I Don't Want to Work With Them

Learning to play with others

“I won’t go on stage if THAT PERSON starts a scene.”

Improvisers who say this have their reasons. Some that I’ve heard:

  • They always steamroll my ideas.
  • They are too weird.
  • They don’t do anything.
  • They just aren’t good.

Want to know a secret? You might be the problem.

If you don’t make an effort to get to know your fellow improvisers as people, you are the problem.

If you don’t learn to work with your partners and understand their style as a performer, you are the problem.

If you refuse to work with others, you are a bad improviser and you’ll never get better. Go do stand up so you can get out of the way of people who want to create something with others. Improv isn’t for you.

And please don’t confuse this with someone who is physically inappropriate with you on stage. This isn’t about weird handsy person. Talk to that person, make them stop, and report that shit if they don’t. This is about you judging someone for their improv choices.

I’ve been there
I feel like this is the part of the blog post where I stroke your hair and let you know that everything is going to be OK. You’re not a bad person.

I was far too judgmental of other improvisers my first few years. One scene that still stands out left my poor partner on stage by himself for what felt like an eternity. No one walked out, me included, and then the scene got mercifully edited. We were all judging him, and let him fail. Our coach LIT US UP after that one, and deservingly so. Man, that was a bad feeling, but I’m sure my teammate felt worse.

Learning not to be a jerk is a part of growth and how to become a pro. It just takes time. This started clicking for me when I saw other improvisers work with the performers I perceived to be problems and them go on to have stellar scenes. Why couldn’t I do that? I was judging, that’s why! So I observed how others worked together, and put in the effort. I am never afraid to take that step out anymore. I might still eye-roll from time to time (I’m human), but I won’t leave you hanging.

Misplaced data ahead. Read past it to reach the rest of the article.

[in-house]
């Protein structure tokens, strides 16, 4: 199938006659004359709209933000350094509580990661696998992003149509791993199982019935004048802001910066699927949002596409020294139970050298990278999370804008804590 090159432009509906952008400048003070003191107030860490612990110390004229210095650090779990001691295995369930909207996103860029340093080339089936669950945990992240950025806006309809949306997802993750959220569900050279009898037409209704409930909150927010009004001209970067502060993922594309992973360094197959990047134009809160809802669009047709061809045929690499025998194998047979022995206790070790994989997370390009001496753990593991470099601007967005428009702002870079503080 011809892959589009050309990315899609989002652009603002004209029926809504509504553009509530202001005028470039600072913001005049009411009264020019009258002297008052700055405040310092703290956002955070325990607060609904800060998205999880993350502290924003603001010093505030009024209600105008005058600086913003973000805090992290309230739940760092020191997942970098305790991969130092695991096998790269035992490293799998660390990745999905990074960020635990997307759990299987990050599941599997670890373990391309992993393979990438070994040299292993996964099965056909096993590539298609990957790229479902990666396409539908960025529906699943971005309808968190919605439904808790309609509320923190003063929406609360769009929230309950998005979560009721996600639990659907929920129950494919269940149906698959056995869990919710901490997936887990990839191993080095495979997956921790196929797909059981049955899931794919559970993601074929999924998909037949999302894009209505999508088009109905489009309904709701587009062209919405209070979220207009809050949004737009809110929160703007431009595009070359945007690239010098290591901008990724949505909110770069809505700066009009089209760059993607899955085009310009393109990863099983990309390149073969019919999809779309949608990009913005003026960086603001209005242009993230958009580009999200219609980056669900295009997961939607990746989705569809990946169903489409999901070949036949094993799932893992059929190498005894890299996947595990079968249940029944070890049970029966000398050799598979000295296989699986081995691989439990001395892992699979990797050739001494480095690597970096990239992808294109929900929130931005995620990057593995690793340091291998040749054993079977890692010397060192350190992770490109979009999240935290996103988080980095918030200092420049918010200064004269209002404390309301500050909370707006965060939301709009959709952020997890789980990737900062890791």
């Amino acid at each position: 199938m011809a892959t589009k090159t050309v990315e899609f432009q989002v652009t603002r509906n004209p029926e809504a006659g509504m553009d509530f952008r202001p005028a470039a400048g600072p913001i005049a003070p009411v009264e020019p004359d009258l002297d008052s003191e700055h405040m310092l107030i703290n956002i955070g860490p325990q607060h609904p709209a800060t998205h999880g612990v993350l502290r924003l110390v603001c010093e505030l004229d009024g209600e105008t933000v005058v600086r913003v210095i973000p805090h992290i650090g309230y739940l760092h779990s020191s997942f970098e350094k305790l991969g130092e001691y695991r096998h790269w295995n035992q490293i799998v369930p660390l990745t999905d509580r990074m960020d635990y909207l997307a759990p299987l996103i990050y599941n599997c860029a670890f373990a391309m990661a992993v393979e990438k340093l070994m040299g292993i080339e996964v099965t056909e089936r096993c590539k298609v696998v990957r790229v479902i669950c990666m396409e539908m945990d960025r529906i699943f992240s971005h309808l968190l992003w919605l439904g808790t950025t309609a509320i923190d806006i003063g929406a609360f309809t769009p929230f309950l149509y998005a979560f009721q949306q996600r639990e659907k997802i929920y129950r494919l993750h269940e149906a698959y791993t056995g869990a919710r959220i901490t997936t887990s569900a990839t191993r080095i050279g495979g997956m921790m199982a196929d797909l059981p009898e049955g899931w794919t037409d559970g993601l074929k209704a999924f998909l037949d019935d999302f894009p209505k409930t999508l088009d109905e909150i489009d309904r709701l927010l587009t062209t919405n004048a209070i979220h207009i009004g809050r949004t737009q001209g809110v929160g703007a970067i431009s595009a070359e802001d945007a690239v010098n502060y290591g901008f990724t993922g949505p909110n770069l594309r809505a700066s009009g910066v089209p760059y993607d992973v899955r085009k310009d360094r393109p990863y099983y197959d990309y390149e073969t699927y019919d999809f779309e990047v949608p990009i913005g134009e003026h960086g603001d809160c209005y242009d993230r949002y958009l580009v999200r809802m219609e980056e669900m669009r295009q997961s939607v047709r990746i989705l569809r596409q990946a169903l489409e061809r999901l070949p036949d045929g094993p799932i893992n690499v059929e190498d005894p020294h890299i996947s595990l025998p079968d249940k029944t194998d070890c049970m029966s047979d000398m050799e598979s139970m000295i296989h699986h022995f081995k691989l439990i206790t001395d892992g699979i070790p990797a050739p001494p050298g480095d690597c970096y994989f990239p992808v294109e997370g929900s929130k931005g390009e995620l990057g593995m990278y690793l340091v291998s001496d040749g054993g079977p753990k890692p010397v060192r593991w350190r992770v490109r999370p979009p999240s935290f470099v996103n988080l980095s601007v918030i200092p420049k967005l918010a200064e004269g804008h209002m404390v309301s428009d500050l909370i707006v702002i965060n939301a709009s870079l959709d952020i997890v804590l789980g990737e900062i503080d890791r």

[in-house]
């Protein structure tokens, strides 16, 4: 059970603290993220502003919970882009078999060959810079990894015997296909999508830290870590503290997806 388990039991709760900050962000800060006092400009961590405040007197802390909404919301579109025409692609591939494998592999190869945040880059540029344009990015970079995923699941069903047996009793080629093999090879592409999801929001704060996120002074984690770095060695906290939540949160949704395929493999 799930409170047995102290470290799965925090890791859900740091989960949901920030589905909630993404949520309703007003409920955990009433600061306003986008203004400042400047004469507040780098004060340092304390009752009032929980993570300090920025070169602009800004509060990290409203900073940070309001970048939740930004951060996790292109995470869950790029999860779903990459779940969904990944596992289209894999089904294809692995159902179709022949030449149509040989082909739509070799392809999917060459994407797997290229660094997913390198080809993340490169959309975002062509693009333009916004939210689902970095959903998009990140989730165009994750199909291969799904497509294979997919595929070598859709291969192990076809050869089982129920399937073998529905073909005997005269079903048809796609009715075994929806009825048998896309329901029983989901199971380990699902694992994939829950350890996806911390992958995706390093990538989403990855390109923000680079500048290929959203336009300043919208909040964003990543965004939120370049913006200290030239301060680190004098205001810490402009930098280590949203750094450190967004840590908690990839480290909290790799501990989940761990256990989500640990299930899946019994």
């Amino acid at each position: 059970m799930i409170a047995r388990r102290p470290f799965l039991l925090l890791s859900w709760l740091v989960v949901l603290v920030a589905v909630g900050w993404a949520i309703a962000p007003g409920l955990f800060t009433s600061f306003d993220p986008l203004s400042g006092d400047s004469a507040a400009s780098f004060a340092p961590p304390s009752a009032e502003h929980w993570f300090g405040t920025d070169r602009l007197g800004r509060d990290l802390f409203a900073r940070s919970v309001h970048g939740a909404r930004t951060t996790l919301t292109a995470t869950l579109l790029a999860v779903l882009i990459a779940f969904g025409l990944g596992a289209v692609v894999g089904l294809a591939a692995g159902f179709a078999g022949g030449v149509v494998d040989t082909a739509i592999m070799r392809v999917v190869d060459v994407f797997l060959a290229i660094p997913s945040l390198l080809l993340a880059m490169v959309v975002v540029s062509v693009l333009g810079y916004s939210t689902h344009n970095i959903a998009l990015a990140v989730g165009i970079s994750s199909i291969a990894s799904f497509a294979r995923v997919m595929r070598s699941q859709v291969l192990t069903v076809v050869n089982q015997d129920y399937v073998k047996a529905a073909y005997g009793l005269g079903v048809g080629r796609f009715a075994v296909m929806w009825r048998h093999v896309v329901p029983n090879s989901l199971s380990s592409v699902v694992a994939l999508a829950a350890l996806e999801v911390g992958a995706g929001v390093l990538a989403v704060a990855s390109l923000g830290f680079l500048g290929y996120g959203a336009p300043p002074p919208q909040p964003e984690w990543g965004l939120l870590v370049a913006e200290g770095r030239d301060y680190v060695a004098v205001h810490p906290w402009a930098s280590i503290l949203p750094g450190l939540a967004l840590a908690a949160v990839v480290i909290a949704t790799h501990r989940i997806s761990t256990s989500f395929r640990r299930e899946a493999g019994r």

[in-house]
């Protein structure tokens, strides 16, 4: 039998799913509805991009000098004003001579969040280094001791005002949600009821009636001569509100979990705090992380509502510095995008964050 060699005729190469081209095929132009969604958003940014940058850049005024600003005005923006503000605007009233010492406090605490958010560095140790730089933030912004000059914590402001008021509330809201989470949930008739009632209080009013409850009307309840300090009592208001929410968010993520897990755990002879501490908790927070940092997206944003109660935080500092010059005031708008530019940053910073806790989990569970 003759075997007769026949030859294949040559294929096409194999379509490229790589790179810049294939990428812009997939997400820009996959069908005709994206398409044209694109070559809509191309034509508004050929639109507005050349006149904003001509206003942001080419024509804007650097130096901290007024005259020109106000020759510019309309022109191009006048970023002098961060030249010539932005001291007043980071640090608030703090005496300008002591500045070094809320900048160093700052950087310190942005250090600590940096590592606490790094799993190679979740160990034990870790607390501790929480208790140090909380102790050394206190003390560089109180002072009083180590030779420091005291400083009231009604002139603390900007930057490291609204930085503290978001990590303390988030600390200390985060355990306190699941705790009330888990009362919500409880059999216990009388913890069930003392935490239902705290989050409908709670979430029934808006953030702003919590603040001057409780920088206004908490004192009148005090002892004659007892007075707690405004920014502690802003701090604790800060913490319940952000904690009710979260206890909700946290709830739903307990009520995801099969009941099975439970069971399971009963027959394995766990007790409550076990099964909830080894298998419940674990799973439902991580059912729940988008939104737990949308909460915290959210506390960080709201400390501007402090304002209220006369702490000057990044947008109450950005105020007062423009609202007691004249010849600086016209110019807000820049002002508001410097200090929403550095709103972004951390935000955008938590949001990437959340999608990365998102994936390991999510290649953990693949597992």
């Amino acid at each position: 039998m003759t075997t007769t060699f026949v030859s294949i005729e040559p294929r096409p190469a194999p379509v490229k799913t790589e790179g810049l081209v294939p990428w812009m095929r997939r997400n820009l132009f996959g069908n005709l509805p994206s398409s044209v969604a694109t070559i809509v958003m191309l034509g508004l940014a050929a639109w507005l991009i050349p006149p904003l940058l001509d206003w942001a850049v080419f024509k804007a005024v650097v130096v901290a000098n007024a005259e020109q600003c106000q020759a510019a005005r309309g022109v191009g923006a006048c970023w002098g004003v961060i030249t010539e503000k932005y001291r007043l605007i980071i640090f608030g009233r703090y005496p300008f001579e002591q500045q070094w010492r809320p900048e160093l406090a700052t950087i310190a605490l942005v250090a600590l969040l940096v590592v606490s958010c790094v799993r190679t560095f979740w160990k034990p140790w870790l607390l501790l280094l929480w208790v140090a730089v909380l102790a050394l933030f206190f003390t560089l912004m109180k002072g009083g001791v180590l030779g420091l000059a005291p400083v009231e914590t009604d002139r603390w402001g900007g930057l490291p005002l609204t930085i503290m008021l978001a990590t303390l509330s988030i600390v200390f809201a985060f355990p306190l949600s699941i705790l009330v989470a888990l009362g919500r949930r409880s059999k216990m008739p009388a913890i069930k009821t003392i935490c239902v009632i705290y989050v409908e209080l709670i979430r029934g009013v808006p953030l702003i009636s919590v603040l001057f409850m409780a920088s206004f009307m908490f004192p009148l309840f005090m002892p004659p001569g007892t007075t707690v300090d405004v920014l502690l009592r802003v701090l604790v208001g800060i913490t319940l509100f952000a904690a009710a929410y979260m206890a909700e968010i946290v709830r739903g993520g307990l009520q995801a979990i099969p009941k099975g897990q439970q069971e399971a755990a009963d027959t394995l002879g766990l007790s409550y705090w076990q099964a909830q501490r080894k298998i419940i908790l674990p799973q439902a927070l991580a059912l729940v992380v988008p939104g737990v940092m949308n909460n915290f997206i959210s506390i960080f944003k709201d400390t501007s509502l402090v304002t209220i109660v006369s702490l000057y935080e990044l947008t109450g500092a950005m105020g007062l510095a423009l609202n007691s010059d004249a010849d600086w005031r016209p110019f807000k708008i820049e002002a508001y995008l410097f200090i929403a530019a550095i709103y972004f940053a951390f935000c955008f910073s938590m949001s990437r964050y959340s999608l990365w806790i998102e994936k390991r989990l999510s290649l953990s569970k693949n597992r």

I’ve also been that difficult person. When I first started doing long form I would essentially throw dynamite on the stage every single time I went out and made my fellow players clean up after me. That was a bad habit, but I honestly had no idea that I was doing it. A peer asked about my choices, and through that conversation, I came to my own conclusion to play a little more quiet and build a scene WITH my partner. That feels so much better.

Alright, alright, I get it! What can I do?
Our job as improvisers is to make our partners look great. Do not forget that. Go out there and try to make them look fantastic. This is your new goal. Instead of pre-judging them before they even get on stage, take a giant step out into the abyss and “yes, and” the holy living hell out of everything they do.

Be affected positively, avoid the argument, and play along so hard you are out of breath by the end of it! If they come out as an over-the-top fire breathing dragon out of the gate, give them a villager or a knight or a princess to play off.

If the scene goes down in flames (heh dragon, flames), take a big giant step out the next time and do it all over again. Then do it again. And then fucking again.

If the person is too pensive, give them something to work with. Tell them how you are feeling. Pull an object out and interact with it. Make an observation about them. Give them a name, a profession, or a want. Keep trying!

After the show, talk to them. Talk to them about their choices if you didn’t understand them. Not from a place of judgment, but a place of truly trying to understand how their brain works. If they seemed lost or confused, talk to them about your choices. Maybe, believe it or not, your choices were just as confusing to them as theirs were to you.

Just talk to them! If you do that, you’ll be better equipped the next time to play alongside them.

It isn’t just about improv
Anything you can do to get to know your fellow improvisers better is going to help you be more comfortable on stage and be in sync with each other’s moves. Your pre-show warmup doesn’t have to be a routine of exercises meant to get you all energized. Simply sitting around and talking about your week, or something you are looking forward to, will connect you more than counting out loud together.

If you can organize a social activity outside of your normal rehearsals, even better, but don’t spend the whole time talking about improv, or getting hammered. That is so crucial! We are humans full of unique experiences. Learn what people do for a living, where they come from, if they have siblings, or pets. What’s their favorite vacation spot, food, and thing to do outside of improv? Connect with them on a human level.

But also work with people who get you
With house teams or company created ensembles, you don’t always get to pick who you play with, and like I mentioned, that WILL challenge you and ultimately make you better. However, you should also form teams with people that you get along with perfectly. You get each other and playing doesn’t feel like work. You don’t have to try so hard to understand those people and can just have fun. Remember, this is supposed to be fun too and you have the power to work with whomever you want.

So there’s your goal. Stop being judgmental and start trying. OK, you don’t have to go do stand up now.